Royal colleges urge NHS England to ensure tobacco dependence treatment for every smoker

Presidents of the medical royal colleges, the chair of council of the RCGP, and over 800 doctors, health professionals and academics are calling on NHS England to ensure that tobacco dependence treatment is provided for every smoker cared for by the NHS, as part of the long-term plan.

In a letter to NHS England’s chief executive Simon Stevens, published in the BMJ today, they point out that treatment for tobacco dependency is one of the most cost-effective healthcare interventions, with the potential to produce substantial in-year savings by reducing demand on the NHS.

Professor Andrew Goddard, President of the Royal College of Physicians (RCP), said:

It is vital that tobacco dependence treatment for all smokers is part of the NHS long-term plan if we are to ensure the sustainability of the NHS and the wider social care system.

It is vital that tobacco dependence treatment for all smokers is part of the NHS long-term plan if we are to ensure the sustainability of the NHS and the wider social care system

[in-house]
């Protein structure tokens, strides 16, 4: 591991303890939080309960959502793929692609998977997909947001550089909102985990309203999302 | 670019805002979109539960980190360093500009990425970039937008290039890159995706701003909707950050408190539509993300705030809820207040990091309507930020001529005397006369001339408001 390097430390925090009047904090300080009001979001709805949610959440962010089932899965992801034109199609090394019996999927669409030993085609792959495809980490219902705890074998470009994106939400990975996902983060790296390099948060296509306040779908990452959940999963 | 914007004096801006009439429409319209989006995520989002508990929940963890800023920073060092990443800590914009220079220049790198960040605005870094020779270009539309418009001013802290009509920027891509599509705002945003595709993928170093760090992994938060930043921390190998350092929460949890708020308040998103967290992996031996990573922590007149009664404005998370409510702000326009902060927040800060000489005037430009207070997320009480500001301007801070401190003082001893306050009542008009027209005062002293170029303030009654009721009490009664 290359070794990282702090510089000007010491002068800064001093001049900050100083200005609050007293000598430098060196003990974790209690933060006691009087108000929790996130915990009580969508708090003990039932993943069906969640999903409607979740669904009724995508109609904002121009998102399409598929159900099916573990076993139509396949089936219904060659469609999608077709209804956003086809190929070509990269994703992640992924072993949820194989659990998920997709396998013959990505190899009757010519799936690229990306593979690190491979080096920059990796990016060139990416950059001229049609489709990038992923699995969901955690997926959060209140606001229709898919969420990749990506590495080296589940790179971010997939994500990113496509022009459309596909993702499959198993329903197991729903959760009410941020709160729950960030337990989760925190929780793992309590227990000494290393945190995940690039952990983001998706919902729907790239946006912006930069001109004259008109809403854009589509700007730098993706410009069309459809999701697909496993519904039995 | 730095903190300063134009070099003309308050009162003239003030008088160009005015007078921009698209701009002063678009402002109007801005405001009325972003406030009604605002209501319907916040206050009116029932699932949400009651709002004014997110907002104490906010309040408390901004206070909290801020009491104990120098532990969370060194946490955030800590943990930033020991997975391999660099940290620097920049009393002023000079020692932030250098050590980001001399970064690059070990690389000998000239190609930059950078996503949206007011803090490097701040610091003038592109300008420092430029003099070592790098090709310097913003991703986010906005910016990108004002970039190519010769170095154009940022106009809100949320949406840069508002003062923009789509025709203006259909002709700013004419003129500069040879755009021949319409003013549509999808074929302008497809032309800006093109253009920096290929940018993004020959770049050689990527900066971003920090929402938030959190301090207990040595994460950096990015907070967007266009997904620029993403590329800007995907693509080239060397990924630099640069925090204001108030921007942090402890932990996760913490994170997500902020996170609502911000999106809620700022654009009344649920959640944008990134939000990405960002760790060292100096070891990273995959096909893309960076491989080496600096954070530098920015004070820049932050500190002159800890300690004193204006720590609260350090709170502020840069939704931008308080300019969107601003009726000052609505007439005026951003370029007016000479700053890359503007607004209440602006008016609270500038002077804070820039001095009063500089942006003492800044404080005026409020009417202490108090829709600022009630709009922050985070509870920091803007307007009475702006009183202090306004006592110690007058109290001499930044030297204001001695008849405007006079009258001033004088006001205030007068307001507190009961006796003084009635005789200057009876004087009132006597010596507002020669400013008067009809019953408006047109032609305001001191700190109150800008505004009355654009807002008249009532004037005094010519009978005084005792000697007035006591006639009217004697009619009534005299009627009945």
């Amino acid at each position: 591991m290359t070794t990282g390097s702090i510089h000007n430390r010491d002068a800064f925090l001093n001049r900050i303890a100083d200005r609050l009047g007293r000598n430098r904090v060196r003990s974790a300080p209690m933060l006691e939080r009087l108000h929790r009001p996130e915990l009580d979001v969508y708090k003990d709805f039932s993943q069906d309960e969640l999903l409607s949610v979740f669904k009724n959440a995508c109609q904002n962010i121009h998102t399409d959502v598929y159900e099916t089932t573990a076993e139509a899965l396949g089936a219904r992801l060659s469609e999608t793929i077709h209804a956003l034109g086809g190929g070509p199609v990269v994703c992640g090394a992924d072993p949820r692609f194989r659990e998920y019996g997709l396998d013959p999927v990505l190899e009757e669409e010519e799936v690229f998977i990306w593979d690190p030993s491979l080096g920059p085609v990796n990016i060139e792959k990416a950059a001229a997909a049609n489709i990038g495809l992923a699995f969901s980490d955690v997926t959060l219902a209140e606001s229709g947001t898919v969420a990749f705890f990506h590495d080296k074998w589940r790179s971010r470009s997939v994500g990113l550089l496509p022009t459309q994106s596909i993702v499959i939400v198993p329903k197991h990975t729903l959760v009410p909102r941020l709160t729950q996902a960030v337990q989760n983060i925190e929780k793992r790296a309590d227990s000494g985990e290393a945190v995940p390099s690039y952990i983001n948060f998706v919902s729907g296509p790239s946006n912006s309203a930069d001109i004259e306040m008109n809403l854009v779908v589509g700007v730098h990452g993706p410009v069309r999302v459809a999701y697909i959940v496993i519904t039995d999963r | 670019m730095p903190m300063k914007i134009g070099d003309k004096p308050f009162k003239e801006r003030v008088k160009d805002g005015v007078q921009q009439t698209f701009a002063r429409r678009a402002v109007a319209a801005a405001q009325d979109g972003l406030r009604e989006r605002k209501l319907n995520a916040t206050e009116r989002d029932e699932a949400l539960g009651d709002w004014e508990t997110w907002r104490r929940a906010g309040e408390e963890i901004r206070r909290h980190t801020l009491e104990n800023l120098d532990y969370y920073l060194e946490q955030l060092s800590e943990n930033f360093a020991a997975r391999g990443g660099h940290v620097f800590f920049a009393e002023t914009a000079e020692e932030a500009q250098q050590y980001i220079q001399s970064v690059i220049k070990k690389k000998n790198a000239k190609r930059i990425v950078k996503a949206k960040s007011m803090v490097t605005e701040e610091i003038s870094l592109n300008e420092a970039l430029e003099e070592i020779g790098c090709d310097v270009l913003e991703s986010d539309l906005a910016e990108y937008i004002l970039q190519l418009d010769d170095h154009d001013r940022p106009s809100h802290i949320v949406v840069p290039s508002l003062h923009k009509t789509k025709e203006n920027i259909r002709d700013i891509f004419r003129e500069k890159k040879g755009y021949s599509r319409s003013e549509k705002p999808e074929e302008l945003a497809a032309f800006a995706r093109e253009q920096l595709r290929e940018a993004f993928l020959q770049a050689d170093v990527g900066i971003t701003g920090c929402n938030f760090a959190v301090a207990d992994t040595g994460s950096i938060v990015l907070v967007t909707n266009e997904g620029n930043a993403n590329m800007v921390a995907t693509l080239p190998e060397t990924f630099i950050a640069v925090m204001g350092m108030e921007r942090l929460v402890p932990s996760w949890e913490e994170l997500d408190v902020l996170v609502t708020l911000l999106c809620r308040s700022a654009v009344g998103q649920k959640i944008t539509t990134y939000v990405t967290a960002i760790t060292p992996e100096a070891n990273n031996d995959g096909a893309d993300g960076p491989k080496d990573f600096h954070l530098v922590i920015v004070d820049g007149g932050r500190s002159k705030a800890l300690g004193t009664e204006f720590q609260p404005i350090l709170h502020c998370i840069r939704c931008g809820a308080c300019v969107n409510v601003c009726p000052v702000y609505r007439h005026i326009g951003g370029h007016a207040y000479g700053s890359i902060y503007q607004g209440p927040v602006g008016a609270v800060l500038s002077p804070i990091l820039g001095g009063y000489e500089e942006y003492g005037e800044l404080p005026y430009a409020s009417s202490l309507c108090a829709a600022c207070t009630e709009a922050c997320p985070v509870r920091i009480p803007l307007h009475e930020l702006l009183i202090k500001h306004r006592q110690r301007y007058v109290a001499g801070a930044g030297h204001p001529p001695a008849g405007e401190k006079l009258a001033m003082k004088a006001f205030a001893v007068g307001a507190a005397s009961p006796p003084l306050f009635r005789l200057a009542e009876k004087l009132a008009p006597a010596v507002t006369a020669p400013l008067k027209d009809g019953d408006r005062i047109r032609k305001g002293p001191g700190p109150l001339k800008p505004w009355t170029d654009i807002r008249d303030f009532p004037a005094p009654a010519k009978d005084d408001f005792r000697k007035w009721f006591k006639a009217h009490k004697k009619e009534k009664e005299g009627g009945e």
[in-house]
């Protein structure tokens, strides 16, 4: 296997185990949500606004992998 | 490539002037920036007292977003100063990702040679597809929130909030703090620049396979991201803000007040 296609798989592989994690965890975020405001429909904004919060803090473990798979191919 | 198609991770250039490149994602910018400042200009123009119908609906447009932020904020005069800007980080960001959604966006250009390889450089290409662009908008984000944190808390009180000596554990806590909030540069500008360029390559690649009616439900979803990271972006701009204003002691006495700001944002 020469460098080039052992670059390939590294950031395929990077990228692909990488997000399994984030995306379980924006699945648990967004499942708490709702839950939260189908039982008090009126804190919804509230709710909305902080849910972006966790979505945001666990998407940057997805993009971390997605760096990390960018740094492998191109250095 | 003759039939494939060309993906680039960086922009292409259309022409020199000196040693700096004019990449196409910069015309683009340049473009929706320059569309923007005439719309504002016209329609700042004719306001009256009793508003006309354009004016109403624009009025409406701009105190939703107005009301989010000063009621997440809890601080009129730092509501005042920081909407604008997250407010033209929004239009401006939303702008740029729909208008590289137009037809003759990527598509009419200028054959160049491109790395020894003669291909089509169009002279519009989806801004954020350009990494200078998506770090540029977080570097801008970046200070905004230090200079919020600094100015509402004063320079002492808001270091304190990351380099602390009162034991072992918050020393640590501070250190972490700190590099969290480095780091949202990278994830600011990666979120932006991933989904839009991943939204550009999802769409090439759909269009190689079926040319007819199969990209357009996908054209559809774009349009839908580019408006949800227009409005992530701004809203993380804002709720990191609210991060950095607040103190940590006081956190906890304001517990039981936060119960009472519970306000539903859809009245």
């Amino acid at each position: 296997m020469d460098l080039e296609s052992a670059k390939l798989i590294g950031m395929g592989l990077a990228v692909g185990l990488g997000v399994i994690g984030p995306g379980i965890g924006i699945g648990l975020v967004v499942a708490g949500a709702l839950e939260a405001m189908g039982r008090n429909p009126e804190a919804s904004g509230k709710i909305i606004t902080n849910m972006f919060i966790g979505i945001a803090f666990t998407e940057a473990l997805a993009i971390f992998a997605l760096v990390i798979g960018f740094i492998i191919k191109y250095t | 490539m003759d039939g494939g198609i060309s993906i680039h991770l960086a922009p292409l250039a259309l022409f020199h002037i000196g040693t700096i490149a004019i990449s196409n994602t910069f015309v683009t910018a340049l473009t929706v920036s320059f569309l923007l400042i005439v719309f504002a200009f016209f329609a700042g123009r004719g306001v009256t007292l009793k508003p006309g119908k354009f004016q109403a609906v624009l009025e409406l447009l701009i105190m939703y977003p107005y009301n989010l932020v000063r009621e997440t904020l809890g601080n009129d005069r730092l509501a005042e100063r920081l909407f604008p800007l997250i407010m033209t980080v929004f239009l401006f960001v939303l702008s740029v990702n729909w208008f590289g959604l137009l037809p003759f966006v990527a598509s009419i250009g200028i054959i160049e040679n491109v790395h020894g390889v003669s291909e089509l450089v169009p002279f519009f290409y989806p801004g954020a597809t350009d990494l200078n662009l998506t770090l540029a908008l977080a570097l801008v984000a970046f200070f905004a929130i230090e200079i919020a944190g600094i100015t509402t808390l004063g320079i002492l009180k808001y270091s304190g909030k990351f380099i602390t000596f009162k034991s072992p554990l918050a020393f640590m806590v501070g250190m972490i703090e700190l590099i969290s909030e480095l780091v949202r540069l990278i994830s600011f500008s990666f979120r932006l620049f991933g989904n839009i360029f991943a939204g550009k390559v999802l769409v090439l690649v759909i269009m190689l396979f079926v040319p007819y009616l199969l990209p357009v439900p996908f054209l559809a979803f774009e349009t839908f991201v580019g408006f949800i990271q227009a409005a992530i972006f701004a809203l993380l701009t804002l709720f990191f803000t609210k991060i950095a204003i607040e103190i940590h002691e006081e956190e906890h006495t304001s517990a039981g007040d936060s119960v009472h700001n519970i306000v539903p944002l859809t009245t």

Professor Andrew Goddard, president of the RCP

Professor Wendy Burn, president of the Royal College of Psychiatrists (RCPsych) said:

Smoking rates are much higher among those with mental illness compared to the rest of the population. Therefore, it is crucial as part of meeting the government’s commitment to parity for mental health that there are effective and comprehensive treatment services in place to meet their needs.

Professor Lesley Regan, president of the Royal College of Obstetricians and Gynaecologists (RCOG) said:

Pregnancy is a significant opportunity to help women stop smoking, so improving the health of the mother, her baby and the wider family that she influences. Reducing smoking rates is also key to achieving the Government’s goal of halving stillbirth and neonatal deaths by 2025. The NHS needs to ensure all pregnant smokers have access to evidence based support that will help them stop.

We know that smoking can lead to many serious, long-term health conditions that present in general practice on a daily basis, and cost the NHS billions of pounds a year

Professor Helen Stokes-Lampard, chair of the Royal College of GPs

Professor Russell Viner, president of the Royal College of Paediatrics and Child Health (RCPCH), said: